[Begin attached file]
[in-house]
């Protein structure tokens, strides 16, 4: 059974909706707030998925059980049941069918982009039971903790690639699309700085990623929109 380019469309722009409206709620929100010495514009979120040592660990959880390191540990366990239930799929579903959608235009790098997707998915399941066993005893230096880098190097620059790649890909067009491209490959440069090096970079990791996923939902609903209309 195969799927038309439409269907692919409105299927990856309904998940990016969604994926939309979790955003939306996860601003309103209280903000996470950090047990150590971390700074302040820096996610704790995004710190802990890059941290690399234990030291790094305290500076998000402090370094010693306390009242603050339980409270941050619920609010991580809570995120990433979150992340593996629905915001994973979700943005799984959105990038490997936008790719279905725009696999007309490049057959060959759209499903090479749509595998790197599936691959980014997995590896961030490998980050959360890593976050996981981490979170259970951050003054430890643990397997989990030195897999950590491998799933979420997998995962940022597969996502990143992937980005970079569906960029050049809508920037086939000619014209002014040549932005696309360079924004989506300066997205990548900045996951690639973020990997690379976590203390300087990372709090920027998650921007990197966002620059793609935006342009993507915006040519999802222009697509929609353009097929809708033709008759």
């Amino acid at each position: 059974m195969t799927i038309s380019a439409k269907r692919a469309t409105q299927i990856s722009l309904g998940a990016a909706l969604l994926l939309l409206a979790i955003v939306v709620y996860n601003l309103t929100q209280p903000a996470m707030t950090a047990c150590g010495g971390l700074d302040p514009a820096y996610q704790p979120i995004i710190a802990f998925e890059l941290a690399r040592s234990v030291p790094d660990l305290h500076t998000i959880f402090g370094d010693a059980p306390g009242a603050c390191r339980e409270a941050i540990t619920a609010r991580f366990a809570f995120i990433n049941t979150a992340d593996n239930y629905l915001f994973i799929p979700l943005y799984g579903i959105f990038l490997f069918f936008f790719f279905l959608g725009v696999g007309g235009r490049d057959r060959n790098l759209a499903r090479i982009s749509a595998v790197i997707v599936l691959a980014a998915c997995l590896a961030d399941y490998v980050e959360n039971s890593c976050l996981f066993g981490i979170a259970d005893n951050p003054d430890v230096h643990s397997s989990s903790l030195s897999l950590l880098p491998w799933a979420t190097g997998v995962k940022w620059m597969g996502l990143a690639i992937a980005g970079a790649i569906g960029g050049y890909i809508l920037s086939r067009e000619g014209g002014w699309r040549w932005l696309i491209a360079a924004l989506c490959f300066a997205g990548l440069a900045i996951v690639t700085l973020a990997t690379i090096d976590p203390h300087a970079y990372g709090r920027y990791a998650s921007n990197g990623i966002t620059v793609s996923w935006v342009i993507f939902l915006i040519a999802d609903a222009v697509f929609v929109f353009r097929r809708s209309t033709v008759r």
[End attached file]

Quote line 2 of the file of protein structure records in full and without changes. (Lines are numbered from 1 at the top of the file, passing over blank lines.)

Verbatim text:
């Protein structure tokens, strides 16, 4: 059974909706707030998925059980049941069918982009039971903790690639699309700085990623929109 380019469309722009409206709620929100010495514009979120040592660990959880390191540990366990239930799929579903959608235009790098997707998915399941066993005893230096880098190097620059790649890909067009491209490959440069090096970079990791996923939902609903209309 195969799927038309439409269907692919409105299927990856309904998940990016969604994926939309979790955003939306996860601003309103209280903000996470950090047990150590971390700074302040820096996610704790995004710190802990890059941290690399234990030291790094305290500076998000402090370094010693306390009242603050339980409270941050619920609010991580809570995120990433979150992340593996629905915001994973979700943005799984959105990038490997936008790719279905725009696999007309490049057959060959759209499903090479749509595998790197599936691959980014997995590896961030490998980050959360890593976050996981981490979170259970951050003054430890643990397997989990030195897999950590491998799933979420997998995962940022597969996502990143992937980005970079569906960029050049809508920037086939000619014209002014040549932005696309360079924004989506300066997205990548900045996951690639973020990997690379976590203390300087990372709090920027998650921007990197966002620059793609935006342009993507915006040519999802222009697509929609353009097929809708033709008759």